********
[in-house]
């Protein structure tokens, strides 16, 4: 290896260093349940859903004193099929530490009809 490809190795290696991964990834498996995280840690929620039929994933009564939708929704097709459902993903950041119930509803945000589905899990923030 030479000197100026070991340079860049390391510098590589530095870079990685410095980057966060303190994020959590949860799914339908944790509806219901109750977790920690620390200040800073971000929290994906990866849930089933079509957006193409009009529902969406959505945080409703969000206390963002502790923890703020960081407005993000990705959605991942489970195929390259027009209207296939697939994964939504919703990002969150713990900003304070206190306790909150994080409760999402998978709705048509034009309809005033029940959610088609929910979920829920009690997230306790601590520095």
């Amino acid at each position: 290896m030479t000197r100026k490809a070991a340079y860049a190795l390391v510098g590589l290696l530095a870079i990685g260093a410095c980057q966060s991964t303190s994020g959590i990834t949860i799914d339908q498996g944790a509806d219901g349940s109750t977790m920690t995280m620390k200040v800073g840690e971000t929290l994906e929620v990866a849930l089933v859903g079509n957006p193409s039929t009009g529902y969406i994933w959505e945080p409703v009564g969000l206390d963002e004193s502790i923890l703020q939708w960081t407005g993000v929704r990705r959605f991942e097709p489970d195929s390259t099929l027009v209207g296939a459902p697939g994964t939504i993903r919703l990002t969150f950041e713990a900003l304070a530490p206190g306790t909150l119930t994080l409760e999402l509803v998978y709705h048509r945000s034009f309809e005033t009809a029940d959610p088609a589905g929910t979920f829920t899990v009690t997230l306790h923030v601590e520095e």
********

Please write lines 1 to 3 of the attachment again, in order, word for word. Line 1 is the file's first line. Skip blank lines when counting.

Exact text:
[in-house]
């Protein structure tokens, strides 16, 4: 290896260093349940859903004193099929530490009809 490809190795290696991964990834498996995280840690929620039929994933009564939708929704097709459902993903950041119930509803945000589905899990923030 030479000197100026070991340079860049390391510098590589530095870079990685410095980057966060303190994020959590949860799914339908944790509806219901109750977790920690620390200040800073971000929290994906990866849930089933079509957006193409009009529902969406959505945080409703969000206390963002502790923890703020960081407005993000990705959605991942489970195929390259027009209207296939697939994964939504919703990002969150713990900003304070206190306790909150994080409760999402998978709705048509034009309809005033029940959610088609929910979920829920009690997230306790601590520095």
């Amino acid at each position: 290896m030479t000197r100026k490809a070991a340079y860049a190795l390391v510098g590589l290696l530095a870079i990685g260093a410095c980057q966060s991964t303190s994020g959590i990834t949860i799914d339908q498996g944790a509806d219901g349940s109750t977790m920690t995280m620390k200040v800073g840690e971000t929290l994906e929620v990866a849930l089933v859903g079509n957006p193409s039929t009009g529902y969406i994933w959505e945080p409703v009564g969000l206390d963002e004193s502790i923890l703020q939708w960081t407005g993000v929704r990705r959605f991942e097709p489970d195929s390259t099929l027009v209207g296939a459902p697939g994964t939504i993903r919703l990002t969150f950041e713990a900003l304070a530490p206190g306790t909150l119930t994080l409760e999402l509803v998978y709705h048509r945000s034009f309809e005033t009809a029940d959610p088609a589905g929910t979920f829920t899990v009690t997230l306790h923030v601590e520095e």